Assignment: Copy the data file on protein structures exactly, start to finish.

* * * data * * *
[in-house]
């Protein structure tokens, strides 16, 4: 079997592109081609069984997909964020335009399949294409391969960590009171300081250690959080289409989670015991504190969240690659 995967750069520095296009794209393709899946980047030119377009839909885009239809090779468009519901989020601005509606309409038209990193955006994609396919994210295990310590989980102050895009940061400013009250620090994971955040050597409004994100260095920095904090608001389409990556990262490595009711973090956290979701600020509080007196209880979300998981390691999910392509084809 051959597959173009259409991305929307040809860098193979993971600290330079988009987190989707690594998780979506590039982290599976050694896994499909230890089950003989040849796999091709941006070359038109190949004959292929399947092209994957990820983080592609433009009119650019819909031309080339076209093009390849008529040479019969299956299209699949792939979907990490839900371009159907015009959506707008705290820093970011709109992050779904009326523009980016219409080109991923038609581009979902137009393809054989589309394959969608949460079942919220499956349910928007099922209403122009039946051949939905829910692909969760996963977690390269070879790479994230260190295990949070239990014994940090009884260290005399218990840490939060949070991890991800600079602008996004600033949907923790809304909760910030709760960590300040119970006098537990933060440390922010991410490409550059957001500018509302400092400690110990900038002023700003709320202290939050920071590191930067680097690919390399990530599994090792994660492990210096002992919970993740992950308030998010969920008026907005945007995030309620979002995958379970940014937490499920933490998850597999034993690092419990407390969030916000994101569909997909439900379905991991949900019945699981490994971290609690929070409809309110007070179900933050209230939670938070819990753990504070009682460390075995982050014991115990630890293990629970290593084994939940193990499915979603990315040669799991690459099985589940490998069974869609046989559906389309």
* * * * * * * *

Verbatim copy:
[in-house]
């Protein structure tokens, strides 16, 4: 079997592109081609069984997909964020335009399949294409391969960590009171300081250690959080289409989670015991504190969240690659 995967750069520095296009794209393709899946980047030119377009839909885009239809090779468009519901989020601005509606309409038209990193955006994609396919994210295990310590989980102050895009940061400013009250620090994971955040050597409004994100260095920095904090608001389409990556990262490595009711973090956290979701600020509080007196209880979300998981390691999910392509084809 051959597959173009259409991305929307040809860098193979993971600290330079988009987190989707690594998780979506590039982290599976050694896994499909230890089950003989040849796999091709941006070359038109190949004959292929399947092209994957990820983080592609433009009119650019819909031309080339076209093009390849008529040479019969299956299209699949792939979907990490839900371009159907015009959506707008705290820093970011709109992050779904009326523009980016219409080109991923038609581009979902137009393809054989589309394959969608949460079942919220499956349910928007099922209403122009039946051949939905829910692909969760996963977690390269070879790479994230260190295990949070239990014994940090009884260290005399218990840490939060949070991890991800600079602008996004600033949907923790809304909760910030709760960590300040119970006098537990933060440390922010991410490409550059957001500018509302400092400690110990900038002023700003709320202290939050920071590191930067680097690919390399990530599994090792994660492990210096002992919970993740992950308030998010969920008026907005945007995030309620979002995958379970940014937490499920933490998850597999034993690092419990407390969030916000994101569909997909439900379905991991949900019945699981490994971290609690929070409809309110007070179900933050209230939670938070819990753990504070009682460390075995982050014991115990630890293990629970290593084994939940193990499915979603990315040669799991690459099985589940490998069974869609046989559906389309």